Recently, the impressive achievements accomplished in multijunction (tandem) perovskite solar cells have triggered a huge research effort to boost their performance. Here, using a three-dimensional (3D) finite element method (FEM) technique, we propose and investigate a parallel tandem PSCs consisting of two absorbing layers of MoTe2 and CH3NH3PbI3 with cascaded bandgaps to more efficiently use the near-infrared (NIR) solar spectrum. Endowed with a bandgap of about 1 eV, the MoTe2 layer in conjunction with a CH3NH3PbI3 layer is able to broaden the light absorption range of structure beyond the wavelength of 800 nm, up to 1200 nm. In addition to this, the MoTe2 material can not only appreciably harvest light even with a thickness as low as 20 nm due to their high absorption coefficient, but also make a perfect band alignment with the CH3NH3PbI3 layer. As a result, the proposed multijunction PCS yields a high power conversion efficiency (PCE) of 18.52% with a VOC of 0.83 V, Jsc of 26.25 mA/cm2, and FF of 0.84, which is considerably greater than its corresponding single-junction PSCs with PCE, VOC, Jsc, and FF of, 14.01%, 1.14 V, 15.20 mA/cm2, and 0.81, respectively. Furthermore, to mitigate the VOC loss caused by the low bandgap of MoTe2, we demonstrate an increase in VOC from 0.84 to 0.928 V and in PCE from 18.52% to 20.32%, when we replace a reduced graphene oxide (rGO) layer with Spiro-OMeTAD layer as a hole transport layer (HTL).
Organic–inorganic metal hybrid perovskites have been consistently arousing extraordinary research interest in the photovoltaic community owing to their exceptional semiconductor properties such as facile fabrication process, long diffusion length1, long carrier lifetime2, panchromatic absorption of light3, etc. To date, the maximum power conversion efficiency (PCE) achieved in single-junction perovskite solar cells (PSCs) has been as high as 25.5%1. So as to further enhance the PCE constrained by the Shockley–Queisser (SQ) limit, some different strategies were pursued, namely, the carrier multiplication effect to harvest the additional energy (hυ-Eg) of photons with energy larger than bandgap (Eg)4 and multijunction absorbers to harvest photons with energy smaller than Eg5. Whereas it still is impractical and elusive to gain the PCE via carrier multiplication phenomena, multijunction (tandem) PSCs have successfully achieved the PCE as large as 29.15%6. However, inspired by the achievements of counterparts of tandem PSCs, GaAs and GaInP-based multijunction solar cells which have reached a maximum PCE of 38.8%7, there is still a burgeoning interest in the further improvement of the multijunction PSC performance. This has spurred the search for new materials and architectures for multijunction PSCs.
Semiconducting transition metal dichalcogenides (TMDs), including MoS2, MoSe2, MoTe2, WS2, and WSe2, are emerging as highly impressive absorbers for solar cells owing to their ultrahigh absorption coefficients8, mechanical flexibility9, high carrier mobility10, together with an ideal bandgap for photovoltaic applications8. Notably, a TMD layer thinner than 20 nm is able to absorb light even ten times larger than well-known direct bandgap semiconductors8. While the TMDs, especially MoS2, have been widely employed as carrier transport layers (HTLs) in the PSCs11,12, there is no report of deriving a benefit from the TMDs absorption capacity in order to improve the light absorption efficiency in PSCs. Although most TMDs have almost the same bandgap magnitude as perovskites, bulk MoTe2 with a bandgap of around 1 eV would be a complementary absorbing material for perovskite to harvest the near-infrared (NIR) range of sunlight. The strong NIR absorption capability of MoTe2, along with the absence of dangling bonds at its surface, a property of TMDs which originate from their weak van der Waals (vdW) interlayer interaction, underpin MoTe2 aa a suitable candidate to be heterostructured with perovskite materials for tandem solar cells13,14. Experimentally, the cost-effective chemical and mechanical exfoliation methods available allow for uniform and homogeneous thin MoTe2 film preparation15,16. Thus, it would be more valuable to explore the exploitation of MoTe2 materials as a supportive absorbing layer, to benefit from the MoTe2 absorption.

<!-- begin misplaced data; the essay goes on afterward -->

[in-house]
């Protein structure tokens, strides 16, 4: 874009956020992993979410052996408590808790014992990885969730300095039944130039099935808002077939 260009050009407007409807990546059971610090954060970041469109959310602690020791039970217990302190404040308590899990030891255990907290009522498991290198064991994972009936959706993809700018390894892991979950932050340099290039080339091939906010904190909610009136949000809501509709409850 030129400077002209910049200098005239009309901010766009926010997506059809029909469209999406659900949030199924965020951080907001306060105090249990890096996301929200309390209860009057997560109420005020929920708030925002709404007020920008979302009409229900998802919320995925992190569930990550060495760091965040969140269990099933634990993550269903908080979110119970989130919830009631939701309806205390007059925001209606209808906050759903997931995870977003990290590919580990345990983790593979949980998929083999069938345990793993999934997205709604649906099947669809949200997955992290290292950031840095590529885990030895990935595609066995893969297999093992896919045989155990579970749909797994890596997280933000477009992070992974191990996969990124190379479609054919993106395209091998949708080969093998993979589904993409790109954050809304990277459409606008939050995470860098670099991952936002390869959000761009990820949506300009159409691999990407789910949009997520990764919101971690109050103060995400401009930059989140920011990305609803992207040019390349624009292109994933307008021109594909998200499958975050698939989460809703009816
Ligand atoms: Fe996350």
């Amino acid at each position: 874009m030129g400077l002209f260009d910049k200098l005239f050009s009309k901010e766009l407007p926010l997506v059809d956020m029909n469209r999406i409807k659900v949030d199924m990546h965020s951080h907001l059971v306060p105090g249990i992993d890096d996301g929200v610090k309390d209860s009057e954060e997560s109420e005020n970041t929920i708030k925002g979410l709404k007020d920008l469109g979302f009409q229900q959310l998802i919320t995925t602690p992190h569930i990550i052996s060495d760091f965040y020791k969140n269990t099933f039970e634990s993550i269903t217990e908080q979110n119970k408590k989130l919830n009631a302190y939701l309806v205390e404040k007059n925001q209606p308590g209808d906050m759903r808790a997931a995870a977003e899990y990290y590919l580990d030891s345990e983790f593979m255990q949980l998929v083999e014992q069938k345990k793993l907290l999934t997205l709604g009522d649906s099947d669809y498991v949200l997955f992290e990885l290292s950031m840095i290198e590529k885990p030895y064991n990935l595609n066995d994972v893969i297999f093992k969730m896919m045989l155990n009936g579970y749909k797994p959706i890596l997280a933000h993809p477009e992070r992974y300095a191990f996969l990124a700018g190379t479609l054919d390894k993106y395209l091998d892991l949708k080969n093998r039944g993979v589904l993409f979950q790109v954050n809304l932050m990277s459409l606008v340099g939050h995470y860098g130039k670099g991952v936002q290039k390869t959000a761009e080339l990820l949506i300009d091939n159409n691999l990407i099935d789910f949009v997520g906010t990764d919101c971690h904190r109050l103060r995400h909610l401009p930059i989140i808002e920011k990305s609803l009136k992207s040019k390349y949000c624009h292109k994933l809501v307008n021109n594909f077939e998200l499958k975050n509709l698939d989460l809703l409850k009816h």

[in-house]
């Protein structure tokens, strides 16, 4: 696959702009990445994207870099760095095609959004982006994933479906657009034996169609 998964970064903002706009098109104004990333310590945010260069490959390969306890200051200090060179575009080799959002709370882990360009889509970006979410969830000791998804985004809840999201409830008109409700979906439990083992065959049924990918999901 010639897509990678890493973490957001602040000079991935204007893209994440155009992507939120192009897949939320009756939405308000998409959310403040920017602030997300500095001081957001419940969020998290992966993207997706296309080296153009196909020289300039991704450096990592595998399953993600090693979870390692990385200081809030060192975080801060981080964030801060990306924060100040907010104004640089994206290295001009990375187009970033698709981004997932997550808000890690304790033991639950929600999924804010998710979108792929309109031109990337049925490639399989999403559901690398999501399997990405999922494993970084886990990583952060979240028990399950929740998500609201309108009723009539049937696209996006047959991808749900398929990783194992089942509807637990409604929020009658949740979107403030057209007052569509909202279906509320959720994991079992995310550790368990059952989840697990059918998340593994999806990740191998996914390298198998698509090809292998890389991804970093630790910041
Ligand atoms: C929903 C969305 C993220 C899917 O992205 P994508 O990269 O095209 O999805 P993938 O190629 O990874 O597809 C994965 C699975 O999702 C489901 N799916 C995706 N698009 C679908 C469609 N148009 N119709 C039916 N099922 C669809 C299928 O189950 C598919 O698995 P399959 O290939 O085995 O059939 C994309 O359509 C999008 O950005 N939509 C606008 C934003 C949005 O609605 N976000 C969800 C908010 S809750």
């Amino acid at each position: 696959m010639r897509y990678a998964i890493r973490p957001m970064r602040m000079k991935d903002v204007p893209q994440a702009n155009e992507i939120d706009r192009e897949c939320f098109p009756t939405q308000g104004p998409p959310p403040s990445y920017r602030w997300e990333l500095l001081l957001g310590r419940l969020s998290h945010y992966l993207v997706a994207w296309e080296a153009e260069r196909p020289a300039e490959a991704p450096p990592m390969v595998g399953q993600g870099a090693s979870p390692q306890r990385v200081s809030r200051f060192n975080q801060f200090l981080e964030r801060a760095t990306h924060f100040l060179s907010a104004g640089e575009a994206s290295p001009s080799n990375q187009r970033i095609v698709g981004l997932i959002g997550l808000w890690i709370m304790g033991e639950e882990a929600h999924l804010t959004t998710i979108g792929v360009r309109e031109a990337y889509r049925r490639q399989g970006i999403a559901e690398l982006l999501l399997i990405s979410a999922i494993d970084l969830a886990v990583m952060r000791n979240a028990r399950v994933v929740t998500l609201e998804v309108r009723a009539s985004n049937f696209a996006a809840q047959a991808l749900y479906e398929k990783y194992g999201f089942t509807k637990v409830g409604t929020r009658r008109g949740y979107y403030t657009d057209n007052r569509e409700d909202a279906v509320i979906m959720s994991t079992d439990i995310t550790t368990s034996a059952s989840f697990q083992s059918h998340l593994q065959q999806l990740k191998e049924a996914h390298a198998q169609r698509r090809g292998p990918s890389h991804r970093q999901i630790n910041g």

Herein, we numerically present and propose a Planar type of parallel multijunction PSCs with an absorbing region made of a thin MoTe2 and CH3NH3PbI3. The main device is composed of ITO/TiO2/CH3NH3PbI3/MoTe2/Spiro-OMeTAD/Ag layers, a configuration that was likewise fabricated with MoS216. The excellently desirable band alignment of MoTe2 with other layers, along with its high NIR absorption capacity, remarkably paves the way for achieving higher photovoltaic efficiency. By comparing to single-junction PSCs, the proposed device yields an increase in PCE from 14.01 to 18.52%. By performing an accurate numerical analysis of the MoTe2 thickness-dependent device performance, an optimum thickness of 25 nm was obtained, which is several orders of amplitude thinner than the previous supportive absorbing layers so far reported in multijunction PSCs17.
Nonetheless, it is a well-established fact that the utilization of a low band gap absorber is detrimental to the open-circuit voltage (VOC) of solar cells owing to the limited electron and hole quasi fermi level separation. Likewise, we have observed a reduction in Voc after turning the structure into a multijunction device. In order to compensate these photovoltage losses, we replace a reduced graphene oxide (rGO) sheet with Spiro-OMeTAD as an HTL to improve the hole extraction and transportation. Outstandingly, the rGO sheet enhances the device VOC and PCE up to 0.928 and 20.32%, respectively. It is noteworthy that the efficacious performance of the rGO layer as both interlayer and charge transport layer has been well proved in PSCs18,19,20,21,22,23.
Basic equations and models